• The additive composition may comprise other suitable components such as those described in US 2004-0118032, herein incorporated by reference, for the reduction of inhibition of corrosion in an atmospheric burner unit. The additive components may comprise a fuel-borne organometallic combustion system containing manganese, or a manganese precursor source, or derivative. The system may further contain a catalyst package that may comprise one or more individual organometallic compounds of lithium, sodium, potassium, magnesium, calcium, strontium, barium, molybdenum, iron, cobalt, platinum, cerium, and combinations, mixtures, or precursors thereof.
  • The additive composition may comprise other suitable components such as those described in U.S. Pat. No. 7,094,274, herein incorporated by reference, for the improved efficiency of and reduction of back-corona discharge on electrostatic precipitators. The additive components may comprise manganese or a manganese-containing compound or precursor. Examples of suitable manganese-containing compounds include, but are not limited to, methyl cyclopentadienyl manganese tricarbonyl, manganese sulfonate, manganese phenate, manganese salicylate, cyclopentadienyl manganese tricarbonyl, alkyl cyclopentadienyl manganese tricarbonyl, organic manganese tricarbonyl derivatives, alkyl cyclopentadienyl manganese derivatives, bis-cyclopentadienyl manganese, bis-alkyl cyclopentadienyl manganese, neutral and overbased manganese salicylates, neutral and overbased manganese phenates, neutral and overbased manganese sulfonates, manganese carboxylates, and combinations and mixtures thereof. Further, the additive composition may comprise oxygenates such as, but not limited to, methanol, ethanol, isopropanol, t-butanol, mixed alcohols, ethers such as methyl tertiary butyl ether, tertiary amyl methyl ether, ethyl tertiary butyl ether and mixed ethers; polyethers such as 2-methoxy ethyl ether (diglyme), triglyme; polyols; poyether alcohols such as di(ethylene glycol) monomethyl ether, and mixtures thereof.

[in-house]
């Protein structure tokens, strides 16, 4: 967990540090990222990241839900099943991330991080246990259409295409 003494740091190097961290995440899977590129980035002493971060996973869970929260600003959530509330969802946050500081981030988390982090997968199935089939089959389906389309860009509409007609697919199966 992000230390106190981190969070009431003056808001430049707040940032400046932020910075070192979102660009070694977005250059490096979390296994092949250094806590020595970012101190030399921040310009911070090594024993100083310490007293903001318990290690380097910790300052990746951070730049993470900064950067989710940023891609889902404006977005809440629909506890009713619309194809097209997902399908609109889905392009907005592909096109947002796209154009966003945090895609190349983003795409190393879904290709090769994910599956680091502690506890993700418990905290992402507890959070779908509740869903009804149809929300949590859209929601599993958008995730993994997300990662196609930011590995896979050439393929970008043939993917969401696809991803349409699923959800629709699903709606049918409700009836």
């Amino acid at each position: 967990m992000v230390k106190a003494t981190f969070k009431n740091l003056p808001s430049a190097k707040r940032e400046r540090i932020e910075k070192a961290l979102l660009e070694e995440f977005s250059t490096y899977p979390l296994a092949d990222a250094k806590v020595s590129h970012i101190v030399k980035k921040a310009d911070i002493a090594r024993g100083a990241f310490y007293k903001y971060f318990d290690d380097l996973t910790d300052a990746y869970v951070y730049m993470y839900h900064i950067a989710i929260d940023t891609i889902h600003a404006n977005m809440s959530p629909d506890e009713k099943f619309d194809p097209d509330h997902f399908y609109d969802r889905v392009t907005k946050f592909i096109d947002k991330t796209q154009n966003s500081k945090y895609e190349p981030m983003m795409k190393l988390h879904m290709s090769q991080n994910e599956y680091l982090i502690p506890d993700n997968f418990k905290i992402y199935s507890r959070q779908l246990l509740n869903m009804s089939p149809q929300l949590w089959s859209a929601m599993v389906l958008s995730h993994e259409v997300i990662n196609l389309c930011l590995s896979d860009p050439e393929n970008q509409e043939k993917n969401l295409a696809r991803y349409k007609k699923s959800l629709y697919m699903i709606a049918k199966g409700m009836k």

• Some of the additive components described above may be supplied in the form of solutions of active ingredient(s) in an inert diluent or solvent, such as a diluent oil. Unless expressly stated to the contrary, the amounts and concentrations of each additive component are expressed in terms of active additive, i.e., the amount of solvent or diluent that may be associated with such component as received is excluded.
  • It will be appreciated that the individual components employed may be separately blended into or combined with the fuel or carrier fluid or may be blended therein in various sub-combinations, if desired. Ordinarily, the particular sequence of such blending steps is not crucial. Moreover, such components may be blended or combined in the form of separate solutions in a diluent. It may be preferable, however, to blend the additive components used in the form of a concentrate, as this simplifies the blending operations, reduces the likelihood of blending errors, and takes advantage of the compatibility and solubility characteristics afforded by the overall concentrate.